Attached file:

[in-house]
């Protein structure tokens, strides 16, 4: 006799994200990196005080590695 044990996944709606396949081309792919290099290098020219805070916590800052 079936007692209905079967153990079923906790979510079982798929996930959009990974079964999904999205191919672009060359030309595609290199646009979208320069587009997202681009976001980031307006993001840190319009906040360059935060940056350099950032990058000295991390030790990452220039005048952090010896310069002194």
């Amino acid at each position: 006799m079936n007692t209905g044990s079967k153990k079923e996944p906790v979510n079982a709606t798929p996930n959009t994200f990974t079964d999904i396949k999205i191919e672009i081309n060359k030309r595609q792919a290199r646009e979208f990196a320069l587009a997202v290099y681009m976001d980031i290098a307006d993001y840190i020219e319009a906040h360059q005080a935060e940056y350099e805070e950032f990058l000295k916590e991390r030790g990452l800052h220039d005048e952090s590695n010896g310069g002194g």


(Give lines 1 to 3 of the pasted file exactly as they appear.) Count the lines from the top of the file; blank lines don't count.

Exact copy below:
[in-house]
């Protein structure tokens, strides 16, 4: 006799994200990196005080590695 044990996944709606396949081309792919290099290098020219805070916590800052 079936007692209905079967153990079923906790979510079982798929996930959009990974079964999904999205191919672009060359030309595609290199646009979208320069587009997202681009976001980031307006993001840190319009906040360059935060940056350099950032990058000295991390030790990452220039005048952090010896310069002194």
């Amino acid at each position: 006799m079936n007692t209905g044990s079967k153990k079923e996944p906790v979510n079982a709606t798929p996930n959009t994200f990974t079964d999904i396949k999205i191919e672009i081309n060359k030309r595609q792919a290199r646009e979208f990196a320069l587009a997202v290099y681009m976001d980031i290098a307006d993001y840190i020219e319009a906040h360059q005080a935060e940056y350099e805070e950032f990058l000295k916590e991390r030790g990452l800052h220039d005048e952090s590695n010896g310069g002194g």